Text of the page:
The Tesco Chainstore Massacre
1st May, 2006
How one small English town took on a superstore - and won
This is the second time that Ronald Wright has shown me his selection of nails. He’s evidently proud of them. We’re in the back room of Ron’s ironmonger’s shop, which takes pride of place, by virtue of its longevity, in the thriving high street of Sheringham on the north Norfolk coast. Seventy-five year old Ron has worked here for sixty years, as his father and grandfather did before him, and as his two sons do now. Blythe and Wright, founded in 1897, is truly a family firm.
Out front it’s a busy Saturday afternoon. The sun is shining, and the shop is full of men buying paintbrushes, wheelbarrows, drill bits and dowelling. Staff bustle past, talking about laminate and MDF. Ron tells me to pour myself a cuppa from the huge brown teapot that sits on top of a filing cabinet. Small, white-haired and immaculately dressed in shirt and tie, brown shoes and a blue Blythe and Wright overcoat, Ron is proud of what he has built up, and in his rolling Norfolk accent, he is telling me why.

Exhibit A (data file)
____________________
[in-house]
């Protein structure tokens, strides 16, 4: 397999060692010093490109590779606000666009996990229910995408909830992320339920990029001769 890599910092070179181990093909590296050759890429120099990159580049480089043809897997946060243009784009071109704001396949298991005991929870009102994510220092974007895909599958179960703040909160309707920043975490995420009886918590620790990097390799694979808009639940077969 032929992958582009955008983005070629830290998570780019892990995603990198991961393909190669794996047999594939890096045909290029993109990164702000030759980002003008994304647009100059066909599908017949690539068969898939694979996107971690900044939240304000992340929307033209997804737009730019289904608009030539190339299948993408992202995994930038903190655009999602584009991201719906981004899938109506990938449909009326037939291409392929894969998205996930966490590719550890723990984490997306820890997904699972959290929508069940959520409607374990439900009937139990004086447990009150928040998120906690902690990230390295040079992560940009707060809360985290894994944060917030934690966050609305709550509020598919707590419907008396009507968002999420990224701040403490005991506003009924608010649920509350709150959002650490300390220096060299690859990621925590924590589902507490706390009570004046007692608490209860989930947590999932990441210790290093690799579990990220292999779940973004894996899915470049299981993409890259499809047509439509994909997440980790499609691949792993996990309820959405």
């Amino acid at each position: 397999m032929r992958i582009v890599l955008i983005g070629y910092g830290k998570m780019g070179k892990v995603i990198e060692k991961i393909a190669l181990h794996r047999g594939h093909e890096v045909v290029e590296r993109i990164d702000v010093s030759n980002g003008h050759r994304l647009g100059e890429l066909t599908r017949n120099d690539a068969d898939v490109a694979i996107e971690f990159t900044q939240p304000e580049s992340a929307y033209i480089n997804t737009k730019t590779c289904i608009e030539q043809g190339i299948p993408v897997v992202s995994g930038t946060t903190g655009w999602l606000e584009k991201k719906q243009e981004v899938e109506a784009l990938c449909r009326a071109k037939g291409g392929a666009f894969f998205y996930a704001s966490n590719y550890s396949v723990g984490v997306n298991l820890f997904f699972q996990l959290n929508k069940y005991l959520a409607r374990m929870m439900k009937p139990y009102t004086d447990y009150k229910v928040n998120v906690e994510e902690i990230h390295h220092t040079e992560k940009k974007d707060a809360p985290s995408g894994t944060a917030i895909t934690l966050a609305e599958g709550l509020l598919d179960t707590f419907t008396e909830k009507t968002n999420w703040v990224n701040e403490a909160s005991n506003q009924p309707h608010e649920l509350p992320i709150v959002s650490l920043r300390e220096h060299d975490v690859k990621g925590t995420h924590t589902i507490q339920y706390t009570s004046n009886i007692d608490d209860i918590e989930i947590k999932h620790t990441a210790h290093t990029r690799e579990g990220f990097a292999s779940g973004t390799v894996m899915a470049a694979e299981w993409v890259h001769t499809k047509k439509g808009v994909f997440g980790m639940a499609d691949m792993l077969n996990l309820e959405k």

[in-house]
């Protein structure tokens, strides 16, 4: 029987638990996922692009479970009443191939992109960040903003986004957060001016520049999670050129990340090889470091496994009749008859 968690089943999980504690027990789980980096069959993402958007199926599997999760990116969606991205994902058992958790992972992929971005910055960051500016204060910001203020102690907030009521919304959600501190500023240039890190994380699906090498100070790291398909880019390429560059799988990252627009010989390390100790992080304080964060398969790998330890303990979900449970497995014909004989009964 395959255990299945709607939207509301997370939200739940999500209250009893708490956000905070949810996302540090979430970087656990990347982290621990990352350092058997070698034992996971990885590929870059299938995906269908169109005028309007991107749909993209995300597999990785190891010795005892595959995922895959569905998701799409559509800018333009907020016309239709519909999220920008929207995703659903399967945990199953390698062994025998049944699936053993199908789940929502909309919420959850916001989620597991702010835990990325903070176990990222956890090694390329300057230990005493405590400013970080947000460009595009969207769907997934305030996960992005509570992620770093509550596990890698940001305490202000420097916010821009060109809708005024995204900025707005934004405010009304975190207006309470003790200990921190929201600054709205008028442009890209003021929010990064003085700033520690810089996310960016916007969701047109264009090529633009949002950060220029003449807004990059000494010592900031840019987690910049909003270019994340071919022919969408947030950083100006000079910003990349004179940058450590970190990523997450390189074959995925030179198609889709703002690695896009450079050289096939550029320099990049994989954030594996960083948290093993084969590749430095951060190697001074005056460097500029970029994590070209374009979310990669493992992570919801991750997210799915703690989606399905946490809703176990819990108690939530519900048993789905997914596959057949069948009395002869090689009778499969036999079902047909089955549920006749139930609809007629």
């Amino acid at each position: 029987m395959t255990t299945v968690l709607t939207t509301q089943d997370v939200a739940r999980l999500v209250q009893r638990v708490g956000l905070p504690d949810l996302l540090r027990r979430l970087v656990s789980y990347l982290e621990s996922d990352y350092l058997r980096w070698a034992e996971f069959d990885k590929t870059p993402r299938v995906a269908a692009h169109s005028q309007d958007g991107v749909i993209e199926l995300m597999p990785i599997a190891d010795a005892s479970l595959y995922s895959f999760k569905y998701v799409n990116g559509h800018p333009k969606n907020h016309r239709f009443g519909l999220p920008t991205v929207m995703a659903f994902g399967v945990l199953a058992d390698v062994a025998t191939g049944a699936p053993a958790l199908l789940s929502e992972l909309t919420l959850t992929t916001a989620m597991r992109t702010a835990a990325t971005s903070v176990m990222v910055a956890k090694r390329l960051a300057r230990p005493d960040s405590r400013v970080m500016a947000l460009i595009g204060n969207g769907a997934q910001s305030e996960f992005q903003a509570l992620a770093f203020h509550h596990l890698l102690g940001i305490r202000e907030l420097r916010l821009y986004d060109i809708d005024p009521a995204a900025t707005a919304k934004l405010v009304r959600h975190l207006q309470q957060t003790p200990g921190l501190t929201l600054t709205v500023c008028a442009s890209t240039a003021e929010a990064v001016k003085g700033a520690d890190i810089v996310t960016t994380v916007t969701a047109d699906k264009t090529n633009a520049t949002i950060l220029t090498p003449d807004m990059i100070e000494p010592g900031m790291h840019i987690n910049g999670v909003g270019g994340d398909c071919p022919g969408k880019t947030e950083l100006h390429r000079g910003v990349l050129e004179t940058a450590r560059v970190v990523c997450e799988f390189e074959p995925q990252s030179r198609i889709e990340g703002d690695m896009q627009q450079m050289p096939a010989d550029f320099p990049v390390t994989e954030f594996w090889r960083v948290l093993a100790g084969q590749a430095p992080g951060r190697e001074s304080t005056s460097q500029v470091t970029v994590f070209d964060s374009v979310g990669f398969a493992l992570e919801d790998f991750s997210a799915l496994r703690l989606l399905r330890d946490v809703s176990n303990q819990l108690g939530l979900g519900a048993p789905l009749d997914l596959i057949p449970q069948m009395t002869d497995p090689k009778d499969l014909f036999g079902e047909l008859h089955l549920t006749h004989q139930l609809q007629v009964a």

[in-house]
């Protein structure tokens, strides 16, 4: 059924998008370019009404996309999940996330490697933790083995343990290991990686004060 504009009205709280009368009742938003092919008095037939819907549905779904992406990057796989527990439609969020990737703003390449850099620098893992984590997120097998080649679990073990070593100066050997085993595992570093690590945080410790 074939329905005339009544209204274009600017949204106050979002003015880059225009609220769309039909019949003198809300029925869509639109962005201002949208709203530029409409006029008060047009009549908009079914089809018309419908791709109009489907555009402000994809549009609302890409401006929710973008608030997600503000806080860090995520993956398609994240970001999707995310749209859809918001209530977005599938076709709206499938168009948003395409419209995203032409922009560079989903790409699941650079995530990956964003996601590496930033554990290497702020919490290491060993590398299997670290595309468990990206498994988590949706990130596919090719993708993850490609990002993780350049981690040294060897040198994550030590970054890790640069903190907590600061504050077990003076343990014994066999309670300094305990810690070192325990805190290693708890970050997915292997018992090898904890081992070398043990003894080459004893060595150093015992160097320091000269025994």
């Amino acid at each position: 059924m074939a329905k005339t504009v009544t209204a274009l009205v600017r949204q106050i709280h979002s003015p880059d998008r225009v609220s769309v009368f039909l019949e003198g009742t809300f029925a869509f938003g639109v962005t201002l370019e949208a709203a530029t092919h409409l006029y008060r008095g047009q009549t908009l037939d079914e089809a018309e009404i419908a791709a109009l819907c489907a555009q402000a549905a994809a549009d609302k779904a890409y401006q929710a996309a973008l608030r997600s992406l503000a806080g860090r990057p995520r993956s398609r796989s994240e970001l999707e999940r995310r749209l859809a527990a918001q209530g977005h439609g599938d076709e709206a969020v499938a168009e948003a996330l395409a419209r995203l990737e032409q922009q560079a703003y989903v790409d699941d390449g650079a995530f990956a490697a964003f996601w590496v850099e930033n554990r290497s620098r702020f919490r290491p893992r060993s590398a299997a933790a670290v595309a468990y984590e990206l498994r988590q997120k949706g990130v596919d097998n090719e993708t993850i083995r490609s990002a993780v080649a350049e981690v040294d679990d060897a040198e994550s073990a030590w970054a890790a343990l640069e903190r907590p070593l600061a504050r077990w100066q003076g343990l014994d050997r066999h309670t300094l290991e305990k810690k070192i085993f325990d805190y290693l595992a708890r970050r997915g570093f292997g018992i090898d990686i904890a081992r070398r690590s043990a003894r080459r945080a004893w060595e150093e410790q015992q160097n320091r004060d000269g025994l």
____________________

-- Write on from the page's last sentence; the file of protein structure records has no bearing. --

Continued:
‘We’re one of the last ironmongers in England ,’ he says. ‘It’s all B&Q now, isn’t it? But look at this. Look at this range.’ He indicates the back wall,...
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